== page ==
Here are some guidelines on how to get the most out of your Rocket Japanese course: Rocket Japanese is a beginner's course in three main components: 1) audio lessons, which you listen to; 2) textual lessons, which you read; and 3) learning games, which you play. But all three components have one thing in common: each one of them involves your own active participation. With the audio lessons in the Rocket Japanese Interactive Audio Course, you will add your own voice to the conversations that are the focus of each lesson, both by repeating words to practice your pronunciation, and by saying the correct word or phrase when prompted by your host. These audio lessons come with supplementary written transcripts. With the textual lessons, which focus on the grammar of the Japanese language and view it in its contemporary cultural context, you will walk through the various steps of how to change articles, adjectives, and verbs, how to build more and more complex sentences, and how to write in Japanese. These text-based lessons are illustrated and contain embedded audio clips for new words and phrases. With the software-based learning games, you can test your memorization of Japanese words, sounds, and verb changes through dynamic game-play and receive active feedback in real time. By including all of these components, the course caters to many different learning styles, and you are free to explore the course material in whatever way you'd like. But there are some GUIDELINES that you may want to follow when taking your first steps on the path to understanding and speaking conversational Japanese: STEP ONE: Listen to the first three lessons of the Interactive Audio Course. This is the best way to acquaint yourself with the sound and rhythm of the language, as well as your two speakers, Sayaka and Kenny. For the first time you listen to these first few lessons, we suggest doing so without the written transcripts, so that the focus remains on listening comprehension. STEP TWO: Go back and listen to the lessons again. This may sound like unwelcome advice, but you will find that you will often have to go back to go forward when learning any new language. The process is incremental, which means you will only be able to take in so much at any given time. But you will notice not only how much more of the material you recognize, but also how much quicker you pick things up the second time around. The second time you listen to the Interactive Audio lessons, you should be comfortable enough to refer to the written transcripts of the conversations. You'll find that your comprehension will skyrocket when you are able to see what the language looks like. Keep in mind, however, that even if you keep the transcript in front of you when you listen, you should always try to THINK of the meaning of what you hear BEFORE you read it (even if that means continually pausing the audio track to give yourself more time for the meaning to appear in your head). STEP THREE: When you have found that you can comfortably listen to the audio lessons, AND participate in them on cue without getting lost or overwhelmed, then it's time to explore the lessons that make up the Rocket Japanese Grammar & Culture Series. These lessons dive deeper into the mechanics of the language, and also reward you with relevant explanations about where, how, why, and when to use the language skills that you have gained. The added benefit of the "cultural notes" that are included in each section is that you will gain a richer understanding of Japanese society and - ideally - you will have much more to talk about! In total, there are 31 lessons in the Grammar & Culture Series, and these correspond closely (but not exactly) to the 31 lessons in the Interactive Audio Course. When you reach the stage where you are confident with the audio lessons, it may be a good time to set yourself a more regimented schedule of progress. For example, you may do one audio lesson plus one grammar lesson each day for a month, or every other day (getting through them in two months). However strict a path you want to follow, always remember the magic word: incremental. That is, if you decide to set one day aside to stuff your head with five lessons, it is very unlikely that you will retain most of what went into it! Also, even when you are well into the course, you can only make things easier when you go back and listen to the lessons over again. You'll hear your own Japanese accent getting sharper each time. STEP FOUR: Get your game on with Rocket Japanese's range of software-based learning games. Even though we've listed this as a possible step four on your fast-track to learning conversational Japanese, you can use these learning games at any time, and especially when you feel like you want a break from sustained listening or reading with regard to the other course material. Because they are so entertaining and easy to use, the MegaJapanese games make "motivation" an after-thought. No matter how "competitive" you think you are, you will find these games a welcome challenge, and gain great satisfaction when you see your score improve each time! We do suggest you follow one guideline in structuring your learning: Before playing the MegaHiragana game, it would be best to wait until you have completed the first third or so of the Grammar & Culture lessons. Here's why: there are three types of MegaJapanese games: o MegaVocab o MegaAudio o MegaHiragana The first two will allow you to build your vocabulary (MegaVocab) and improve your recognition of spoken Japanese (MegaAudio), and these two games do not require much if any background learning. The MegaHiragana game differs in that it involves the fundamentals of Japanese writing. This will be covered in the Grammar & Culture lessons. STEP FIVE: A fifth step in the process of learning conversational Japanese with your Rocket Japanese learning package doesn't necessarily DIRECTLY involve any of the materials included IN the package! But it is still a most essential step: PRACTICE and SHARE what you've learned. We implore you to take what you've learned and practice it in the real world. Whether that means saying the date and time in Japanese whenever you check it yourself, or teaching your dog commands in Japanese, do whatever it takes! There is also a fantastic resource to share thoughts and get answers to any questions that may be stumping you: the Rocket Japanese Leaner's FORUM. This is a virtual helpdesk where you not only get answers and advice from the Rocket Japanese team but also from fellow learners who are often working with the same material you are. Even better, YOU can give answers and advice to them, and that's a great way to reinforce your own knowledge. All of the components of the Rocket Japanese language learning package were mentioned in the suggested "Learning Path." In summary, those components are: â€¢ The 31-lesson Interactive Audio Course â€¢ The 31 Grammar & Culture Lessons â€¢ The MegaJapanese range of software-based learning games: o MegaVocab o MegaAudio o MegaHiragana â€¢ AND the Rocket Japanese Learner's Forum on our web site (the place you are right now) *** Ganbatte! Rocket Japanese :D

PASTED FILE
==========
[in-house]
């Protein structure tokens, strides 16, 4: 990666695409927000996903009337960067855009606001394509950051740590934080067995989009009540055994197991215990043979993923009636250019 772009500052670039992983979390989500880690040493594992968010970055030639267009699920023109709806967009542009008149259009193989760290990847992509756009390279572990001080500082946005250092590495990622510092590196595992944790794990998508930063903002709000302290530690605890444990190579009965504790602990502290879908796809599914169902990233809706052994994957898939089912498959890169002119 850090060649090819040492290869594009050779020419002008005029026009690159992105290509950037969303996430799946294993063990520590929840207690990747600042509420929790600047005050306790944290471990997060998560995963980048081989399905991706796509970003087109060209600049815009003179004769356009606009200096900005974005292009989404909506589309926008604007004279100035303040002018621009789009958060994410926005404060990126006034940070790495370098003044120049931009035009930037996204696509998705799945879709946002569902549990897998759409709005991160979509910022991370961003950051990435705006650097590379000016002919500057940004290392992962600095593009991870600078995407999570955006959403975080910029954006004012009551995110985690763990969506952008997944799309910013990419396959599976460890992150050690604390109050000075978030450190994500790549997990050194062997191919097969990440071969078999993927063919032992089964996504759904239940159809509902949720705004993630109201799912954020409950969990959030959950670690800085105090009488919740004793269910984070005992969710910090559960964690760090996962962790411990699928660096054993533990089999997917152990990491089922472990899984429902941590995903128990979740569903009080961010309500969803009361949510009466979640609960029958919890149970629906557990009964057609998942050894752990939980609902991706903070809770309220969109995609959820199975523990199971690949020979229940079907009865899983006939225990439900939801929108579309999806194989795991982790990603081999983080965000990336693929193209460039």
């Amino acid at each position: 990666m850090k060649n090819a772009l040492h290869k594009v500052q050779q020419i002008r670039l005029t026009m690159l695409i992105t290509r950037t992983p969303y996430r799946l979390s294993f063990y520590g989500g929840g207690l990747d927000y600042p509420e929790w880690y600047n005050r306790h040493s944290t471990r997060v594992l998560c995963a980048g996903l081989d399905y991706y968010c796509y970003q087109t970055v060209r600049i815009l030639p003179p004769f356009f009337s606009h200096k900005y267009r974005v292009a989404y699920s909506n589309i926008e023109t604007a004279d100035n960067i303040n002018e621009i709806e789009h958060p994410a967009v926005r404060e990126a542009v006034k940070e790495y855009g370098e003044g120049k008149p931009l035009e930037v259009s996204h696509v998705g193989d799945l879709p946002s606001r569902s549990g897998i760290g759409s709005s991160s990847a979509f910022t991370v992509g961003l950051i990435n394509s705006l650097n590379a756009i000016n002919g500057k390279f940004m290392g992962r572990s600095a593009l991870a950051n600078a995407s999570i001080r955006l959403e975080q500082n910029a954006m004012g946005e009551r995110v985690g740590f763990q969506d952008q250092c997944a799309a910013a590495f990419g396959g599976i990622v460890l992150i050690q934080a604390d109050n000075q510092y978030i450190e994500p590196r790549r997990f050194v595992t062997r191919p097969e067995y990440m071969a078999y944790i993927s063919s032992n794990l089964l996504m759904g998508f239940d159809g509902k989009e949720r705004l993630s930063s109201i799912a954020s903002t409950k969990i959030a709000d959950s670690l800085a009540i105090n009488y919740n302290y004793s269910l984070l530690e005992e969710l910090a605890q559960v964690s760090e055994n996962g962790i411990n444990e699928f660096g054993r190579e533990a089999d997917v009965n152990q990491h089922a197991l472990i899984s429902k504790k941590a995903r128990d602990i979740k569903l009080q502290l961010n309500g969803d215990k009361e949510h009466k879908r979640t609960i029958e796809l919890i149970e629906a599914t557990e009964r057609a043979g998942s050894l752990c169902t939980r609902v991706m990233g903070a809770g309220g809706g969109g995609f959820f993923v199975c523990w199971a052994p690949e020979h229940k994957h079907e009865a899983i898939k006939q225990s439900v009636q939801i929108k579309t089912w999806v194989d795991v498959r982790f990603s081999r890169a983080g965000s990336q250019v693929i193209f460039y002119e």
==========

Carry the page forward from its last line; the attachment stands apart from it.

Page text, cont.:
Welcome to Rocket Japanese